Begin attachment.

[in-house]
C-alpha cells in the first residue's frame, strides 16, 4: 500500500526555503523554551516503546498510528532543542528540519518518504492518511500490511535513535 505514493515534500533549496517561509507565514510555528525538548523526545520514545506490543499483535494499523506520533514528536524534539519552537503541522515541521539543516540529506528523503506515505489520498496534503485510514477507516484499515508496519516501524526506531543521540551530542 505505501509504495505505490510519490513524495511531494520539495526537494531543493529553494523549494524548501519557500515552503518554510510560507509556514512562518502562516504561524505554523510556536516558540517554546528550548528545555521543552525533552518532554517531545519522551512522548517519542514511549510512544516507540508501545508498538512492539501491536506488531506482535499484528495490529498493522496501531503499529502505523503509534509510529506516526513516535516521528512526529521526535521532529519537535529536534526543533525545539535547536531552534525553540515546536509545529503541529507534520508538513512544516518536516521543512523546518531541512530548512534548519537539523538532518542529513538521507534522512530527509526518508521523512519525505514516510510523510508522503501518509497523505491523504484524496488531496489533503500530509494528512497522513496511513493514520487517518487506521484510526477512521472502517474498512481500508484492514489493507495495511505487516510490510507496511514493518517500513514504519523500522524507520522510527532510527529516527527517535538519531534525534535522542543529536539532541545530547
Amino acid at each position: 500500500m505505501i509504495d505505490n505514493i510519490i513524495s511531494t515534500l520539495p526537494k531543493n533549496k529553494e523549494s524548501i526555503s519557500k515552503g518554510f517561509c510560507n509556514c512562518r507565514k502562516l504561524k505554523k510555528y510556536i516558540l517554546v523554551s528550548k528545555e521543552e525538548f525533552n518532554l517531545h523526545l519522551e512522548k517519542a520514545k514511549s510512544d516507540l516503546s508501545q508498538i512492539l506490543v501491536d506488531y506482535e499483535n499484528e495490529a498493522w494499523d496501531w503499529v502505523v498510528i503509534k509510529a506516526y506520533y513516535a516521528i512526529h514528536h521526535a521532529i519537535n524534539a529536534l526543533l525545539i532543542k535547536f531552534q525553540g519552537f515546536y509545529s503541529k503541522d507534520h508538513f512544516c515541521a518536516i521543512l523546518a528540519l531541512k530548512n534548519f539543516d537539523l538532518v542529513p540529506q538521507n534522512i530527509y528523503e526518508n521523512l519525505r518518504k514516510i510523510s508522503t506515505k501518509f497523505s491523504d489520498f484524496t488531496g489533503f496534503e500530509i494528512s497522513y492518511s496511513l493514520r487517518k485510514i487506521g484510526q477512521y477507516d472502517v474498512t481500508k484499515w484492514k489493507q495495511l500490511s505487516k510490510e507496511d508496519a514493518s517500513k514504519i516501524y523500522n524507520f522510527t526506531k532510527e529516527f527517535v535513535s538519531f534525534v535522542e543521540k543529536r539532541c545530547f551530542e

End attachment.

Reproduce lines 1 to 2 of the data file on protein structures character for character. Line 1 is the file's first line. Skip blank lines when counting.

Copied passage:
[in-house]
C-alpha cells in the first residue's frame, strides 16, 4: 500500500526555503523554551516503546498510528532543542528540519518518504492518511500490511535513535 505514493515534500533549496517561509507565514510555528525538548523526545520514545506490543499483535494499523506520533514528536524534539519552537503541522515541521539543516540529506528523503506515505489520498496534503485510514477507516484499515508496519516501524526506531543521540551530542 505505501509504495505505490510519490513524495511531494520539495526537494531543493529553494523549494524548501519557500515552503518554510510560507509556514512562518502562516504561524505554523510556536516558540517554546528550548528545555521543552525533552518532554517531545519522551512522548517519542514511549510512544516507540508501545508498538512492539501491536506488531506482535499484528495490529498493522496501531503499529502505523503509534509510529506516526513516535516521528512526529521526535521532529519537535529536534526543533525545539535547536531552534525553540515546536509545529503541529507534520508538513512544516518536516521543512523546518531541512530548512534548519537539523538532518542529513538521507534522512530527509526518508521523512519525505514516510510523510508522503501518509497523505491523504484524496488531496489533503500530509494528512497522513496511513493514520487517518487506521484510526477512521472502517474498512481500508484492514489493507495495511505487516510490510507496511514493518517500513514504519523500522524507520522510527532510527529516527527517535538519531534525534535522542543529536539532541545530547